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The bigger they come...


This week it was announced that General Motors 90-year reign as the top US car seller has ended.


The BBC reports that Toyota has claimed the top spot selling more than 2.3 million vehicles in the US last year. General Motors attributed their slump apparently to the widespread shortage of semi-conductor parts. Logical, one might think as everyone is aware of these type of resource issues, at the moment.


However, in the same article it’s also reported that overall GM sales decreased by 13% whilst Toyota had increased their sales by 10% - a whopping swing of 23%!


I have a strong suspicion that, given the turbulence of 2021, as well as holding some stock, Toyota most probably secured a more agile, adaptable and flexible deal for last year’s supply of the semi-conductors than GM did.


it's easy when we're the market leader, the big fish or le grande fromage to post-rationalise setbacks when they occur. Our fantastic history, superb track record and innovative such as ‘self-serving bias’ instead (believing failures are due to external factors, yet you're responsible for your own successes). This is just one of 188 classified cognitive biases that affect us.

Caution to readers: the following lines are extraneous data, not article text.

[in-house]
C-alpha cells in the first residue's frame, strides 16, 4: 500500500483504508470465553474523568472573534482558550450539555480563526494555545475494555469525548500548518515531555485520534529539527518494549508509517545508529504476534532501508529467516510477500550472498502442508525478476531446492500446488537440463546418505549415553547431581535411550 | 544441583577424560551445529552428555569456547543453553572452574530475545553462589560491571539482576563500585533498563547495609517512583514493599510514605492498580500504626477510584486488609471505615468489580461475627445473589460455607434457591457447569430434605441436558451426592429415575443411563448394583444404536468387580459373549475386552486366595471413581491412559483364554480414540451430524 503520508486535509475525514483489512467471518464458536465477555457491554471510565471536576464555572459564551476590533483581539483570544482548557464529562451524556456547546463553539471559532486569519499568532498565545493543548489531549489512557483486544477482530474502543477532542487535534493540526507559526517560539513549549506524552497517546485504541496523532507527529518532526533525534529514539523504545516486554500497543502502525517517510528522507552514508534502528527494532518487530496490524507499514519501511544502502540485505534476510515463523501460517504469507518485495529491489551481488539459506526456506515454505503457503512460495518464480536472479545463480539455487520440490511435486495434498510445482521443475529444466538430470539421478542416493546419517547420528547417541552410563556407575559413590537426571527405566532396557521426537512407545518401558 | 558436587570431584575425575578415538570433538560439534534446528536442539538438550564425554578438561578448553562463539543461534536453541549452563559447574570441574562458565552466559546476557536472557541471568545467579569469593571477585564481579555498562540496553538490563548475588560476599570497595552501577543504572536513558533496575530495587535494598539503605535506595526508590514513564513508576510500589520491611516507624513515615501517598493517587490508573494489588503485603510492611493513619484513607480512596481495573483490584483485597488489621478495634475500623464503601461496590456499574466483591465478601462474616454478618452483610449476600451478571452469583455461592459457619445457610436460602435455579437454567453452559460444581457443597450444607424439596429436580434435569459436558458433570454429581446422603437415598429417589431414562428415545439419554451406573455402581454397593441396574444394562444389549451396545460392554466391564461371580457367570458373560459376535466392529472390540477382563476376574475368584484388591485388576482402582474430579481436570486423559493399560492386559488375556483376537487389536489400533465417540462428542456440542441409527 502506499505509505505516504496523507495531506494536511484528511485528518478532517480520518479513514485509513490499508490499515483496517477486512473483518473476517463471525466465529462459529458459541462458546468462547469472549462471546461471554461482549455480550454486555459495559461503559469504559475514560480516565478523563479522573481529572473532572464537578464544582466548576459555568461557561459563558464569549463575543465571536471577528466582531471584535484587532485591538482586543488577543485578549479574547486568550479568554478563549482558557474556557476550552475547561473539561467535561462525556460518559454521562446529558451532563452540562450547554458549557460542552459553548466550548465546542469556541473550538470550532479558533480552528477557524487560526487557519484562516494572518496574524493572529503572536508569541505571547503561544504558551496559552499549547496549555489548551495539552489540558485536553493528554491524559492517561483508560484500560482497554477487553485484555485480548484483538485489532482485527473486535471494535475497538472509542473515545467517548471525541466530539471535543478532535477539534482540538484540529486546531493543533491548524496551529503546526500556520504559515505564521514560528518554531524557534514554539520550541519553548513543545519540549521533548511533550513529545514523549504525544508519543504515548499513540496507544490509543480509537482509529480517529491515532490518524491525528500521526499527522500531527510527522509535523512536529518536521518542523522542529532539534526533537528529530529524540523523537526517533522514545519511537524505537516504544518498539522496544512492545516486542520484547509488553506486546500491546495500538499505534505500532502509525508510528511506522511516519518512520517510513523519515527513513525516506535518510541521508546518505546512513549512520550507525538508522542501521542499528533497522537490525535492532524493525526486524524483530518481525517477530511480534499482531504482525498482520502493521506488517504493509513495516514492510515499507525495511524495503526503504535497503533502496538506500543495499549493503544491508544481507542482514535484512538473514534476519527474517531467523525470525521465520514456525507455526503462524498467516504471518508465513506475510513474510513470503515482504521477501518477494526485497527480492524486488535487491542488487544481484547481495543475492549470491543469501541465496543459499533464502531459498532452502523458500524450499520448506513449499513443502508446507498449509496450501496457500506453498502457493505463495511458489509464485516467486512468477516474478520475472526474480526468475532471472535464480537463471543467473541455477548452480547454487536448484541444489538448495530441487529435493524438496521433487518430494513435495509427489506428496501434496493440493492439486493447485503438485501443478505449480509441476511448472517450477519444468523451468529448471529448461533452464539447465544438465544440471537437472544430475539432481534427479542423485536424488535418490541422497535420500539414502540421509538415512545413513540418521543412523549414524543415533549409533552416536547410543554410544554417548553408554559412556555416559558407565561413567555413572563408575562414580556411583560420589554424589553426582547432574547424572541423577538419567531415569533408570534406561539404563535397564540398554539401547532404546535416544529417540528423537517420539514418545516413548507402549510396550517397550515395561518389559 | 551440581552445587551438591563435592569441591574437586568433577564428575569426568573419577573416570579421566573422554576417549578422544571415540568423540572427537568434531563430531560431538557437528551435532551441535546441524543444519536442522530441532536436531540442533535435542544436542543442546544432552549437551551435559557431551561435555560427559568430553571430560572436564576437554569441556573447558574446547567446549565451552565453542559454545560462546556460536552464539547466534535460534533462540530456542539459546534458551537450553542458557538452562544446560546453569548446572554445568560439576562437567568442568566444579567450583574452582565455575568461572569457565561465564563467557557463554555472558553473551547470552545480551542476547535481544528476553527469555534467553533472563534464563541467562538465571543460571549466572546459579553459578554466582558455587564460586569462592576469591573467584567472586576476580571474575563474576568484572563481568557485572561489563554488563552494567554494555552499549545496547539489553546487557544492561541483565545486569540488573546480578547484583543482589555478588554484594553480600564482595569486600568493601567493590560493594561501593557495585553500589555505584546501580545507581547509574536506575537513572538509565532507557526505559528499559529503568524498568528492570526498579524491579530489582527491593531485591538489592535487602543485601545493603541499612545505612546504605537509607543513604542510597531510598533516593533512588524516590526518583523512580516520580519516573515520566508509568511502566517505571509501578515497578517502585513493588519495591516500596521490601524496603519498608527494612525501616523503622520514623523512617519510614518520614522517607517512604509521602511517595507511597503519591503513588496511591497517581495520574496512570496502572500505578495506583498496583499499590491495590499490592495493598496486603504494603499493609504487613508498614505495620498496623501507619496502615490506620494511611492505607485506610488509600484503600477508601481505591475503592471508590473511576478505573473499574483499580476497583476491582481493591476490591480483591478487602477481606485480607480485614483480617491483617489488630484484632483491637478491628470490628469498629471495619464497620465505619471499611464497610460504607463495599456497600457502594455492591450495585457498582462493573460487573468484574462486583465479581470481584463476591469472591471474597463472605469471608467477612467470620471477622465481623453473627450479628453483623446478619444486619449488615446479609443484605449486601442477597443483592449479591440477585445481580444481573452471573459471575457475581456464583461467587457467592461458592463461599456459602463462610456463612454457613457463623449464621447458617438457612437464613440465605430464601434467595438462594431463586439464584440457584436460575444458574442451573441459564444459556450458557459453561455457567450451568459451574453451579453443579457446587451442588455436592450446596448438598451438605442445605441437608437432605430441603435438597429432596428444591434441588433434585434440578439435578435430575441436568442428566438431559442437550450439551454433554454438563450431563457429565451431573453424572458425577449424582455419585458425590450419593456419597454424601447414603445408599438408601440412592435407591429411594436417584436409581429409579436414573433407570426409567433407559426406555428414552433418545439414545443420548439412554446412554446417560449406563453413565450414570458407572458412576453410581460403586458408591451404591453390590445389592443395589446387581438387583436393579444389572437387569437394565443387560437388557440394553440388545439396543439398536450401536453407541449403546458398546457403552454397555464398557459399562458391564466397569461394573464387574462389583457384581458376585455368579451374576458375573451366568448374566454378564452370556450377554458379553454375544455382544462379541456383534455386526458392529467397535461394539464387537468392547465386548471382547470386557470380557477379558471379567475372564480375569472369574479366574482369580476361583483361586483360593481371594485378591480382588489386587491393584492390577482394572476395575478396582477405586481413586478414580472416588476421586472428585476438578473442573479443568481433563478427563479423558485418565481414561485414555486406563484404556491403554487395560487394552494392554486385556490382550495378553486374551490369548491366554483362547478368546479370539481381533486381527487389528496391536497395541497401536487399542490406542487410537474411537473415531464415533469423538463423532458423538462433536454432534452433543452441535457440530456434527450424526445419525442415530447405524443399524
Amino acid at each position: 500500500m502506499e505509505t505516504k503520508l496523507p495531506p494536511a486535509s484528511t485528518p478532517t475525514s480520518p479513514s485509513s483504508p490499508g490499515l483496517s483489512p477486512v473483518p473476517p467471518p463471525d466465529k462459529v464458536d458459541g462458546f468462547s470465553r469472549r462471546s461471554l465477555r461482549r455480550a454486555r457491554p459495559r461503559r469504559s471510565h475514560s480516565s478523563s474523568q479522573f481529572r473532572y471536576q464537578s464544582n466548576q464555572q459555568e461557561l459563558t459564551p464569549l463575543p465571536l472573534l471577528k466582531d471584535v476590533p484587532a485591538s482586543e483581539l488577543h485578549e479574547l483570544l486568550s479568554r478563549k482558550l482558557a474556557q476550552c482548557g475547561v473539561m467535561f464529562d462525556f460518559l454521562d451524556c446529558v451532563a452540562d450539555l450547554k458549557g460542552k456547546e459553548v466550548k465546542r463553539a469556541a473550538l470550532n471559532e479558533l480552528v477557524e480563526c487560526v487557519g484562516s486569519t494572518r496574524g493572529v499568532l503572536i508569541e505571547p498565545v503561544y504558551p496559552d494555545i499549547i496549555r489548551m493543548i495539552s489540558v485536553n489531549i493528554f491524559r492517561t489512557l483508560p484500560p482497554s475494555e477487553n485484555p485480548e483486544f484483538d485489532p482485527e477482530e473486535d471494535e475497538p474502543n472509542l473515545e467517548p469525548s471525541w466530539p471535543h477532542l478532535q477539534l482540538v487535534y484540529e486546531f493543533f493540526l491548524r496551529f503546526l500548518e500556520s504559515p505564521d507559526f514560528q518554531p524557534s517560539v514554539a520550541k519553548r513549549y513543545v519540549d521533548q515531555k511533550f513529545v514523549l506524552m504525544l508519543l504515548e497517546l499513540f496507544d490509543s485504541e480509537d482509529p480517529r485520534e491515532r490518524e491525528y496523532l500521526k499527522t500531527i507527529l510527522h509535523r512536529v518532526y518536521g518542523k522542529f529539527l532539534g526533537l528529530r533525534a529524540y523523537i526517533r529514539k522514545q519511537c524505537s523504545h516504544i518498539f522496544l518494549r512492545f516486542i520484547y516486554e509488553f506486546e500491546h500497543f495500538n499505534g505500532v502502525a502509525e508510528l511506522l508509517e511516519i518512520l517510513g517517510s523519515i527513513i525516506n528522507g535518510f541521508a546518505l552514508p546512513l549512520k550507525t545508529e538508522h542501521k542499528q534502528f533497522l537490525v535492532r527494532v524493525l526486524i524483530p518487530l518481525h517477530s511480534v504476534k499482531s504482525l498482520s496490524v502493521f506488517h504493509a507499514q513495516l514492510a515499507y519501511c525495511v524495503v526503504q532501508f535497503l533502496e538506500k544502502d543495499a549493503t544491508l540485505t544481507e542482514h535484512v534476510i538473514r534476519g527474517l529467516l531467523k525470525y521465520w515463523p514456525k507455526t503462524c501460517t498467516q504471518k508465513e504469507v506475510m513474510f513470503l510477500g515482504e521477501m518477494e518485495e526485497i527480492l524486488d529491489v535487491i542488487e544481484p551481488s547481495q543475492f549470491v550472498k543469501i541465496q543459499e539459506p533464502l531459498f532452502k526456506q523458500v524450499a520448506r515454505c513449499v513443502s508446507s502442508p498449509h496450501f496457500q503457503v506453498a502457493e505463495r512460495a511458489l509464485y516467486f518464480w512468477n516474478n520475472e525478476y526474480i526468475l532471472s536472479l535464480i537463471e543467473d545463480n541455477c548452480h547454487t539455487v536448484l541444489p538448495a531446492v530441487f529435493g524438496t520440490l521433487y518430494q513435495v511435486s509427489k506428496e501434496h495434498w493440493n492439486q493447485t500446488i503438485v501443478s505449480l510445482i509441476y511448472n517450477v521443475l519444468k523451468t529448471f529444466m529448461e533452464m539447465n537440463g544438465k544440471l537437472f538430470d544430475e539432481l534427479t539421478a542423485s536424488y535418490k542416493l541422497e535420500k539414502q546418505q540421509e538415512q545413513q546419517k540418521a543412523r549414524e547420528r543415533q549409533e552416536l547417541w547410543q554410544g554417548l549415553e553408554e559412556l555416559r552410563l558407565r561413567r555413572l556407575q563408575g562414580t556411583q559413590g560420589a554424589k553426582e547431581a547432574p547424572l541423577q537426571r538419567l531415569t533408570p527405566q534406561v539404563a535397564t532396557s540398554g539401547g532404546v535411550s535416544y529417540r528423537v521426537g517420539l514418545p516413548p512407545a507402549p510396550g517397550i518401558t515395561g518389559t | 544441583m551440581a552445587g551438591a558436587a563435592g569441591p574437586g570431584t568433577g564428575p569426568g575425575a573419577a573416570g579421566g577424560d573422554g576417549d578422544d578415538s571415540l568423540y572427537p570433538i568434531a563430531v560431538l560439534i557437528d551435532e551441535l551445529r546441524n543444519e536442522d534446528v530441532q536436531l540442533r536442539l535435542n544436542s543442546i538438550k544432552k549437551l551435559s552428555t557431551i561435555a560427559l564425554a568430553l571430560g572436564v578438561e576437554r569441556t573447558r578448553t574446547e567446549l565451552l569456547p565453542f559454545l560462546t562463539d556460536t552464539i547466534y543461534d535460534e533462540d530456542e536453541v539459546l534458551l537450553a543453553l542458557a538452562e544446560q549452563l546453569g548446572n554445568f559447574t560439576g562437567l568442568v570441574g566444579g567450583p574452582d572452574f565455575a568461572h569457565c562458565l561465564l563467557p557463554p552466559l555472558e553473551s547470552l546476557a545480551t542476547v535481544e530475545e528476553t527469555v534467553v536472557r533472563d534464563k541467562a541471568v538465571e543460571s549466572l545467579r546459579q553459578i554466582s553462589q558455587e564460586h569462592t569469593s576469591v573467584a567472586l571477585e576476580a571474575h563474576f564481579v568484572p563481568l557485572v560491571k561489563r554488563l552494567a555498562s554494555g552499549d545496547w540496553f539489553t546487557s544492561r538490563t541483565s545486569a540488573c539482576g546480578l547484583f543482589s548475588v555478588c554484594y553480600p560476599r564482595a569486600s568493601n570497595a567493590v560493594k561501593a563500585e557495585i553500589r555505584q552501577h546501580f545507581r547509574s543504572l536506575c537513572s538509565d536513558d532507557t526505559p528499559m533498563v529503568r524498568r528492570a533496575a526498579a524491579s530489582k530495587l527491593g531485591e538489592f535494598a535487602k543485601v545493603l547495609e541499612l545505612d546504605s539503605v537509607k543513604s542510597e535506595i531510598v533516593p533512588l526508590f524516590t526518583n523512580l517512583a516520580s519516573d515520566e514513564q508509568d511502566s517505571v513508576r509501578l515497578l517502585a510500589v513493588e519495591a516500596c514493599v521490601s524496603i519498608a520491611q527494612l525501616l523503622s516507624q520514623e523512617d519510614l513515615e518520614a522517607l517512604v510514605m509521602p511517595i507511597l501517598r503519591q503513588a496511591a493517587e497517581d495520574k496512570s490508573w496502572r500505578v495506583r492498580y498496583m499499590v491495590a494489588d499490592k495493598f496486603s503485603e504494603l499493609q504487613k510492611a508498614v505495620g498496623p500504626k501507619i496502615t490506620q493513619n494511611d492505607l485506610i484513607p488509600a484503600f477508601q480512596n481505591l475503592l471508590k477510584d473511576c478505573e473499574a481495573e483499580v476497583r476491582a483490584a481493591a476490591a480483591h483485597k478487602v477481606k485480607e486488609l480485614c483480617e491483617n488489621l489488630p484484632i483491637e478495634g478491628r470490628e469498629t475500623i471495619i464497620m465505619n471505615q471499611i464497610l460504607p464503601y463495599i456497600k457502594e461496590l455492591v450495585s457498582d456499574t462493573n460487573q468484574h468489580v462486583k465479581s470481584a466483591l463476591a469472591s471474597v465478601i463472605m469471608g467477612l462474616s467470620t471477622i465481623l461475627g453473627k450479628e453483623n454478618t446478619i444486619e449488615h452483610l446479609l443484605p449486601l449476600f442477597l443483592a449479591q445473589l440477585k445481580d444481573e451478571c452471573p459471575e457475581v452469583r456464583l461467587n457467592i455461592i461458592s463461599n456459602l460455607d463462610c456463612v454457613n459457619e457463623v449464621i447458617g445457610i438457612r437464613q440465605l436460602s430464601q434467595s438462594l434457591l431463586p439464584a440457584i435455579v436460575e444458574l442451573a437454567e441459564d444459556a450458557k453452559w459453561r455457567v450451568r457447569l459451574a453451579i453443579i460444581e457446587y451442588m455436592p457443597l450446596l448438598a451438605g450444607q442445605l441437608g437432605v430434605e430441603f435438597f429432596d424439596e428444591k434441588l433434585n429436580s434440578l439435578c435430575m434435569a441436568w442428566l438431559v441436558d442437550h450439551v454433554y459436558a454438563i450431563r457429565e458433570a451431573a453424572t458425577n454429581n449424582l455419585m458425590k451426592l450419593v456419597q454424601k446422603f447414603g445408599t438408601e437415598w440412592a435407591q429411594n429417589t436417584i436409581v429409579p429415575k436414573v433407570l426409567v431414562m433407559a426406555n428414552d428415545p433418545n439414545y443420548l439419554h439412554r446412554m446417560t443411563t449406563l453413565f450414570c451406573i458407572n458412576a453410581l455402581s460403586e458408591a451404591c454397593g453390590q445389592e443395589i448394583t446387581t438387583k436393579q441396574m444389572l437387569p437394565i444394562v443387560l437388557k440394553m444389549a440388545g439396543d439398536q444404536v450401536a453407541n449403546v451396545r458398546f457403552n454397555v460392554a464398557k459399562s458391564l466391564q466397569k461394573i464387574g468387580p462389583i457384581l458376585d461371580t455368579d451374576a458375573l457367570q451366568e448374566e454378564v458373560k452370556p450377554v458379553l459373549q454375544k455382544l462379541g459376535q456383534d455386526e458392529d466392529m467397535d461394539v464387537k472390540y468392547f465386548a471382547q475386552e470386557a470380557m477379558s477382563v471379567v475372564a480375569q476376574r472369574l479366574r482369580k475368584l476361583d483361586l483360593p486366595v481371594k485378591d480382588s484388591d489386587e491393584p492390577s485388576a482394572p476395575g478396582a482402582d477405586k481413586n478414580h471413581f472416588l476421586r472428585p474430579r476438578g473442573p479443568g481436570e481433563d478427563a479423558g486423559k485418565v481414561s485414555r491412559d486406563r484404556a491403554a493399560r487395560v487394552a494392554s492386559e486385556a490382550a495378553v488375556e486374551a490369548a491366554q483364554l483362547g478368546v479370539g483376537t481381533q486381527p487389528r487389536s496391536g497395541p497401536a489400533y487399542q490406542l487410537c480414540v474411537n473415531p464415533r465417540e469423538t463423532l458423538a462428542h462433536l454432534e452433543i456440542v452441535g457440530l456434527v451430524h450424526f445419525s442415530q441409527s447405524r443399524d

The problem is that as negotiators, if we allow these to go unchecked, we miss the chance to improve; we don’t get better, and we can get stuck. We need the self-awareness to understand which biases we are more likely to be susceptible. In our negotiation process this can be addressed in both Review and Planning (two important phases in the Savage Macbeth negotiation process model). In reviewing the deals that we agree (and those that we don’t), we also need to examine how, where and when specific biases affected the negotiation and most importantly what we’ll do differently next time to improve our performance in key areas.


This seamlessly moves us on to the planning for our next engagements using this same level of objectivity to define our targets and goals with clarity, specificity, and robustness - in both a quantitative and qualitative sense. With 188 potential biases snapping at our heels (and those of the other side) our approach to negotiating behaviour and communication becomes every bit as important as our financial and quantitative objectives.


I wait with interest to see what changes GM implement for this year and whether they regain their top spot. Then again, maybe Toyota have locked in a multi-year deal for semi conductors……


Sam Macbeth, 6th January 2021

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